New York Times columnist Nick Bilton investigates the malfunction with the Nest Learning Thermostat that has been reported by consumers nationwide. According to the article, the Nest software experienced a mysterious bug last week that caused the battery to drain, leaving home owners in the cold during the night. Pair that with the dropping winter temperatures, and you get unsatisfied consumers. 

Nest claims that the problem was the result of a software update that occurred in December. The malfunctions caused many to experience concerns about the cold homes, such as fear of health problems for the elderly or infants, or worry about freezing pipes. 

Nest has been responsive about the software bug, and says that the problem has been fixed for almost all of Nest's customers. Nest responded to BUILDER Magazine with an official comment regarding the glitch, saying: 
"We are aware of a software bug impacting a small percentage of Nest Thermostat owners. In some cases, this caused the device to respond slowly or become unresponsive. We have released a software update that should improve this problem for the vast majority of impacted customers. On top of this, we are also planning additional fixes in the coming weeks to further improve performance. For customers who are still having problems, performing a manual restart of the thermostat will help. Nest customer support is also available 24/7 for assistance."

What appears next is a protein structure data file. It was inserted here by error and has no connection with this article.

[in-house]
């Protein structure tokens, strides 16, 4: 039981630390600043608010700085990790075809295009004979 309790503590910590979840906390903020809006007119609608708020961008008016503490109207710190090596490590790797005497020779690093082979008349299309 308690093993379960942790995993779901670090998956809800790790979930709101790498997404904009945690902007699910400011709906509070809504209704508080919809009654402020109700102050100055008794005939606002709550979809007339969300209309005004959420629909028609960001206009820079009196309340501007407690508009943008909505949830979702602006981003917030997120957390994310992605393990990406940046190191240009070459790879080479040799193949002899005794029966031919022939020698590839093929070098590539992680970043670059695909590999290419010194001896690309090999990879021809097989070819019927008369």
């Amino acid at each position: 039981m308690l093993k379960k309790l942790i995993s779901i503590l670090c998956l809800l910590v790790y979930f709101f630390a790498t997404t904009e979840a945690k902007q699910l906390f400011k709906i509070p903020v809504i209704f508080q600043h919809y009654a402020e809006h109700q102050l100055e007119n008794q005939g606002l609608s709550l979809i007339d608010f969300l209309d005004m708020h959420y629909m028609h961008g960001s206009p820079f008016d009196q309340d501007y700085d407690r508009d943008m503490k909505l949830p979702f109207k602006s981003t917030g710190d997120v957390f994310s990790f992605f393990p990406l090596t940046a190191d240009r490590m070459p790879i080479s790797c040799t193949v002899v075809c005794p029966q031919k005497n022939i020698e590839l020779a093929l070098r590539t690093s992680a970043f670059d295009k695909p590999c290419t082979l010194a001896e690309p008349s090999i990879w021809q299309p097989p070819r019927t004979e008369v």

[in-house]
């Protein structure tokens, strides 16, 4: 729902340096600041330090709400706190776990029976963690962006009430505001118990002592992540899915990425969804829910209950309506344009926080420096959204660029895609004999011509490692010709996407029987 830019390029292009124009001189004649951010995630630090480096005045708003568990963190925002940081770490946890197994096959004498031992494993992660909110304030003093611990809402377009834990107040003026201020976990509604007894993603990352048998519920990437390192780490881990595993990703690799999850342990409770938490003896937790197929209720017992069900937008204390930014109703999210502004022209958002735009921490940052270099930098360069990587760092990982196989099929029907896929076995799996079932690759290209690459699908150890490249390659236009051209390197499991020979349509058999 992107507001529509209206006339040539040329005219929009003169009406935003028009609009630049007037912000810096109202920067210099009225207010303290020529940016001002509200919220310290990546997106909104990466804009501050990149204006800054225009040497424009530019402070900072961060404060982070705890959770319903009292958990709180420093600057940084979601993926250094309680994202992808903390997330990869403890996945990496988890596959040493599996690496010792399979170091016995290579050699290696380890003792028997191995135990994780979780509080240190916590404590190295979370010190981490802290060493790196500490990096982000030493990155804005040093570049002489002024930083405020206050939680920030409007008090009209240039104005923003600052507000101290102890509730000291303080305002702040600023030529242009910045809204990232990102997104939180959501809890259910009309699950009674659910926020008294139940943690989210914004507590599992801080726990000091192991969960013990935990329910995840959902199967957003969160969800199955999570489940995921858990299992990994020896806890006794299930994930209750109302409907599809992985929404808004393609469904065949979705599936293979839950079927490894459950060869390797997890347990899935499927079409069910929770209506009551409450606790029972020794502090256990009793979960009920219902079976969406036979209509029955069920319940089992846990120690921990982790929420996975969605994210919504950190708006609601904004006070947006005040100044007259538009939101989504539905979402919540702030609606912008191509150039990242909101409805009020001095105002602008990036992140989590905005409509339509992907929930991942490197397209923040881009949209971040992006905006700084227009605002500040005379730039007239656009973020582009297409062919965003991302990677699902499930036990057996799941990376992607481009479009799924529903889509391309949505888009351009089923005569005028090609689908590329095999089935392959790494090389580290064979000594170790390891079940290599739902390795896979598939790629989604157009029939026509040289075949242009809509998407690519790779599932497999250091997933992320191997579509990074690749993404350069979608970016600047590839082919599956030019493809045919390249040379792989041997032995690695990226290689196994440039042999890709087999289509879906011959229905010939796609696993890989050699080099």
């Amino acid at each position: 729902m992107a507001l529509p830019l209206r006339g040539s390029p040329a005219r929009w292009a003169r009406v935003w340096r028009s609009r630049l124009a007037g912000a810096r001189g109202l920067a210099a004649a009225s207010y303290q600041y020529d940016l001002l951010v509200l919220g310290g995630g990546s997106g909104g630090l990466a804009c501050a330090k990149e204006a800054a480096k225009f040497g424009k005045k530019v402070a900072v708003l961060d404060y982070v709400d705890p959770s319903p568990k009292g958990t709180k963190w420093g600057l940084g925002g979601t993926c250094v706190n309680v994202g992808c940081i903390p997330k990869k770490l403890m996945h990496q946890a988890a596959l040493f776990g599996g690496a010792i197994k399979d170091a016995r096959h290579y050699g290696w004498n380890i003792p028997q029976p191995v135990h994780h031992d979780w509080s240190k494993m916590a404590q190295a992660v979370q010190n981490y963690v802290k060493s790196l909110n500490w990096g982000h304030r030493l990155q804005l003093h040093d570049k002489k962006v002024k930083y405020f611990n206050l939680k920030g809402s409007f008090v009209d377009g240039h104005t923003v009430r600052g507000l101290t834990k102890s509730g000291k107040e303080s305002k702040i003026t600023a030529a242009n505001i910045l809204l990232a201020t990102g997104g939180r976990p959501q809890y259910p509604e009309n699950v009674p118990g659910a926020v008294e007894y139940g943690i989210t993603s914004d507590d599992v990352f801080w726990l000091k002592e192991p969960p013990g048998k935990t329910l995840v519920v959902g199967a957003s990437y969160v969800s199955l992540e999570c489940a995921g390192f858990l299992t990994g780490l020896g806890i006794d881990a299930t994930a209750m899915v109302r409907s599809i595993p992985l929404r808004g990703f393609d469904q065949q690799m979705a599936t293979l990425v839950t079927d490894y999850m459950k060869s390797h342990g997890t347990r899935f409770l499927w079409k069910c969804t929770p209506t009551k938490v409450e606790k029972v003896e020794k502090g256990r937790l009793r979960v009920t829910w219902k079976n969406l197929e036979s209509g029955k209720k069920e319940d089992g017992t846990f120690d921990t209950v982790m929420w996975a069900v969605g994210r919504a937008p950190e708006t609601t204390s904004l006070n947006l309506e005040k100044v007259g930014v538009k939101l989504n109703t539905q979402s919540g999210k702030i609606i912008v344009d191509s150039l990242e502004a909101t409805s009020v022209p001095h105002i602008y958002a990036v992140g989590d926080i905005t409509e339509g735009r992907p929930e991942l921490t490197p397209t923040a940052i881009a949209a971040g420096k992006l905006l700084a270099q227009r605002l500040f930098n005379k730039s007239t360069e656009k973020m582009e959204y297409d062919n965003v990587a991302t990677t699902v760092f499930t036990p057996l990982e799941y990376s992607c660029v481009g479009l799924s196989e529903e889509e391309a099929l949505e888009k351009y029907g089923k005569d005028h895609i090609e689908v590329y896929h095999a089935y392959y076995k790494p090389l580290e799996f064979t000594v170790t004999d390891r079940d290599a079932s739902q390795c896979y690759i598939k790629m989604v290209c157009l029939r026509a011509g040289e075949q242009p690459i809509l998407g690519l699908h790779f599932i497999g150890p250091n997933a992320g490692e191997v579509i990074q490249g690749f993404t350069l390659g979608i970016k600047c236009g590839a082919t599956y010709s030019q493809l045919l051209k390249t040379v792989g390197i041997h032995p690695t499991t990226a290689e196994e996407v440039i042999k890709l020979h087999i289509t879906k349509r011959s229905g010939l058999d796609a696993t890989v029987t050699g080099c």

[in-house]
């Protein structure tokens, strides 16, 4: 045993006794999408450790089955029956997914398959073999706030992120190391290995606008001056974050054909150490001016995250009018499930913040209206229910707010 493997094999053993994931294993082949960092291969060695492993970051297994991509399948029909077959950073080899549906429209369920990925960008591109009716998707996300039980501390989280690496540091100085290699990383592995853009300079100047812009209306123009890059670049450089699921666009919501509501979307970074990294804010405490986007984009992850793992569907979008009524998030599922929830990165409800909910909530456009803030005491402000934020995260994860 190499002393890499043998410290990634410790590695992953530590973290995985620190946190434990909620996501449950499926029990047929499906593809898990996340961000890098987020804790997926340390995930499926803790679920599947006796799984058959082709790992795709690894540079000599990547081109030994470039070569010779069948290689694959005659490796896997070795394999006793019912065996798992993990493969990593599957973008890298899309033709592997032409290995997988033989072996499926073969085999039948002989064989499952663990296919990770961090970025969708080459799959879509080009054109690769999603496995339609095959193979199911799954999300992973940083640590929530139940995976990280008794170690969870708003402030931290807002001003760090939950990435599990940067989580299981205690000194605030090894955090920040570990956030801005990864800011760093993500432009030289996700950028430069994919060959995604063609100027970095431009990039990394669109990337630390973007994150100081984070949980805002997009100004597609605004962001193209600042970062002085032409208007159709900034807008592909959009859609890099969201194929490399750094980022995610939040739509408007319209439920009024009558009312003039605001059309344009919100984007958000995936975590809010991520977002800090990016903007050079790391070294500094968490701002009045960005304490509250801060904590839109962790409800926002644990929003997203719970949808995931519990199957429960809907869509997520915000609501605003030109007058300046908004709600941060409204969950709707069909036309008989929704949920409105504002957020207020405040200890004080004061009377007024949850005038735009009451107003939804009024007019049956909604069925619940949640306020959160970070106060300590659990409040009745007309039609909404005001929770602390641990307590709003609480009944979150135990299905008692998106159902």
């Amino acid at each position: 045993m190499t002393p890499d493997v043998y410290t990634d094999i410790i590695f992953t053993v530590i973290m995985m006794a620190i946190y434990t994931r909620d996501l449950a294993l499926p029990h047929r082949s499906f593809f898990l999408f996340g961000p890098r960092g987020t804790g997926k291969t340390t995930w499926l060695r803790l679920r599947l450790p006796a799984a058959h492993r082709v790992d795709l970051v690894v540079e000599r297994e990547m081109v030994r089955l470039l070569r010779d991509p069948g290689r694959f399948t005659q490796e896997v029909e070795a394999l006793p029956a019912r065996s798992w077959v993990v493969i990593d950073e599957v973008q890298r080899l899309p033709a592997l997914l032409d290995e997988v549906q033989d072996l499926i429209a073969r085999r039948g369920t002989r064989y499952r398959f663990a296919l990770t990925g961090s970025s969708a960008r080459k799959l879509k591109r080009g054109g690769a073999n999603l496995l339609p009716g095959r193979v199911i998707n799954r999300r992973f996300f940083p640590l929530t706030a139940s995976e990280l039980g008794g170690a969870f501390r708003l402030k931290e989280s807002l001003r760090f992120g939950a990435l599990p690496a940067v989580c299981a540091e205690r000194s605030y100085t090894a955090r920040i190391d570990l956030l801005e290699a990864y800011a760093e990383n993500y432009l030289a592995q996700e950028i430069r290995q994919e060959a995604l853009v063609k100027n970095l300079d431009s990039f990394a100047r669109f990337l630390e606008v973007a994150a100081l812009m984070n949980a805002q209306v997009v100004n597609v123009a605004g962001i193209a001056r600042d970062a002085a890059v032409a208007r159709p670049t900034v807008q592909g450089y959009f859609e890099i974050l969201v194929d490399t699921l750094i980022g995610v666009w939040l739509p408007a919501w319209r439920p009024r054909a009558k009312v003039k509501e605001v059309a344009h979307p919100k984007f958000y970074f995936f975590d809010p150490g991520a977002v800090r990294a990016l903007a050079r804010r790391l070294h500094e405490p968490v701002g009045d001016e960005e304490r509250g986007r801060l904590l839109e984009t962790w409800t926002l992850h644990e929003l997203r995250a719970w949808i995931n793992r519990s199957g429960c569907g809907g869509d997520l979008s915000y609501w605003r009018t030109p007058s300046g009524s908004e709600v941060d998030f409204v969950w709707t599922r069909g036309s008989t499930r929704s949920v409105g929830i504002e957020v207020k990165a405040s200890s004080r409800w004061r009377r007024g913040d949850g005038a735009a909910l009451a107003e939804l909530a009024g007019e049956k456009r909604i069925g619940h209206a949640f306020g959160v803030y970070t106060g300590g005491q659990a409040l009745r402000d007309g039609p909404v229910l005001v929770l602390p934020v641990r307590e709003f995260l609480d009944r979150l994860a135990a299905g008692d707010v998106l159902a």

Fixing the thermostat required homeowners to follow a nine-step procedure to restart the device, which involved detaching it from the wall. 

But, as Bilton points out, the problems with Nest highlights larger issues with connected home technology. Small glitches can cause huge problems, and technological advances in home automation can leave owners vulnerable if something goes awry. 

I’ve heard dozens of other stories from people with connected homes who were locked out by malfunctioning door touch pads, or about newfangled security alarms going off in the middle of the night because a bug (one with wings, not a digital one) flew by. 

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